1. Incidence and etiology of tiny pulmonary nodules. 2. Characteristics that increase risk of malignancy. 3. Issues and uncertainties regarding management of tiny nodules. 4.
Case-based review of tiny pulmonary nodules which prove to represent malignancy.
Tiny pulmonary nodules are less than 6mm in diameter A pulmonary nodule is a rounded opacity in the lung parenchyma measuring 3 cm or less in diameter (1).
The adjective small has been used to describe nodules that are less than 1 cm in diameter and tiny for pulmonary nodules less than 6 mm in diameter (1).
Tiny pulmonary nodules are best demonstrated on thin section (1 to 2 mm collimation) CT.
Thicker section imaging may cause a small solid nodule to be missed or artifactually appear as a...
Imaging findings OR procedure details
The most important predictors of malignancy are patient risk factors (smoking status,
prior history of malignancy) and nodule size,
density and growth When a nodule is identified,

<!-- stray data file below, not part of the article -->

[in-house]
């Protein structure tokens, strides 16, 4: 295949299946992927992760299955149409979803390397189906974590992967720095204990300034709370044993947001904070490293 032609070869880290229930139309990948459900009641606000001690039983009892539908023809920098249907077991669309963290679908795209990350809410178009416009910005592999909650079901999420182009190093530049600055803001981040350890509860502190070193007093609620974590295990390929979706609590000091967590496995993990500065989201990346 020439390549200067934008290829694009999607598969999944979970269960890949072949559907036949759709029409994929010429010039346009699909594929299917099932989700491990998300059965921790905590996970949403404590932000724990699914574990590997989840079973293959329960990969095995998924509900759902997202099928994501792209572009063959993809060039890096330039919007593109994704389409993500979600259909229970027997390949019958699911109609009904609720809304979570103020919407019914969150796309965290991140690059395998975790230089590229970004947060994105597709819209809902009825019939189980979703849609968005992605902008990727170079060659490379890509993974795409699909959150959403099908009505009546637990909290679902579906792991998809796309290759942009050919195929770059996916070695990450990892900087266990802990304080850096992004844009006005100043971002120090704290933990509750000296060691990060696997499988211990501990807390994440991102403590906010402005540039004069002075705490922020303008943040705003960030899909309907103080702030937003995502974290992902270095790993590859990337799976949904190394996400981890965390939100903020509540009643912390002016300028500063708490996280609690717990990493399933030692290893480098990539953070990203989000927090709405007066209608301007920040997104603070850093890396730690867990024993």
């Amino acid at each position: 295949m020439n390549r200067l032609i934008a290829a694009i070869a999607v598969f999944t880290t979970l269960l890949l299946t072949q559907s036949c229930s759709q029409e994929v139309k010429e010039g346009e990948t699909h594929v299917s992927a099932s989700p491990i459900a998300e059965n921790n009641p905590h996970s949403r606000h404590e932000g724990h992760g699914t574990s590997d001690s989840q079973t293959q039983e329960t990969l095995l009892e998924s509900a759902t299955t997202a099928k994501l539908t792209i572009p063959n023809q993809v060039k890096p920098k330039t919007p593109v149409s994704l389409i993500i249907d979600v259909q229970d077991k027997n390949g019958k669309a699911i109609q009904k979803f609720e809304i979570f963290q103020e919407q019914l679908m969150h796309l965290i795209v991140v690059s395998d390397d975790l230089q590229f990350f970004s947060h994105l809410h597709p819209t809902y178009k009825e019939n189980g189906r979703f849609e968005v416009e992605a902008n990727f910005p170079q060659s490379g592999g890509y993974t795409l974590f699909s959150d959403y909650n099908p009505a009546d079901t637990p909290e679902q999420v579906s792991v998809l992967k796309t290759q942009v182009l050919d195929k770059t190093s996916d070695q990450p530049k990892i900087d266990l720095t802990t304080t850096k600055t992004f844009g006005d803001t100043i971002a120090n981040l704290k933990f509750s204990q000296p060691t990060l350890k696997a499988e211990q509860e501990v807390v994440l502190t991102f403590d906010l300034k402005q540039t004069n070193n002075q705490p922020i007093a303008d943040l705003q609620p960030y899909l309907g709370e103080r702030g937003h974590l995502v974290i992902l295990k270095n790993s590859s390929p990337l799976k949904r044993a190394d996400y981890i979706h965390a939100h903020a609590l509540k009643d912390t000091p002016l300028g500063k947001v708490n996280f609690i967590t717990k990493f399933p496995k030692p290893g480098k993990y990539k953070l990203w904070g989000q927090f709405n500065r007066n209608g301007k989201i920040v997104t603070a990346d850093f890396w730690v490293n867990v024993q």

all previous CT scans should be reviewed to determine its chronicity. CT can also provide information about the location,
margins and attenuation characteristics (12).
Size and growth rate represent the main indicators for determining the nature of a pulmonary nodule (13,
14). Nodule size...
With the widespread use of MDCT the number of detected lung nodules,
particularly tiny nodules,
has significantly increased.
about half of heavy smokers or former heavy smokers have non-calcified pulmonary nodules (4).
The majority of these nodules are benign with a risk of lung cancer of less than 1% (2,
occasionally a tiny nodule can prove to represent malignancy.
The management strategy of these nodules is evolving based on knowledge from screening studies and...
1 . Austin JH,Müller NL,Friedman PJet al.Glossary of terms for CT of the lungs: recommendations of the Nomenclature Committee of the Fleischner Society.
Probability of cancer in pulmonary nodules detected on first screening CT,
369 (2013) 910–919. 3.
The Pittsburgh Lung Screening Study (PLuSS): outcomes within 3 years of a first computed tomography...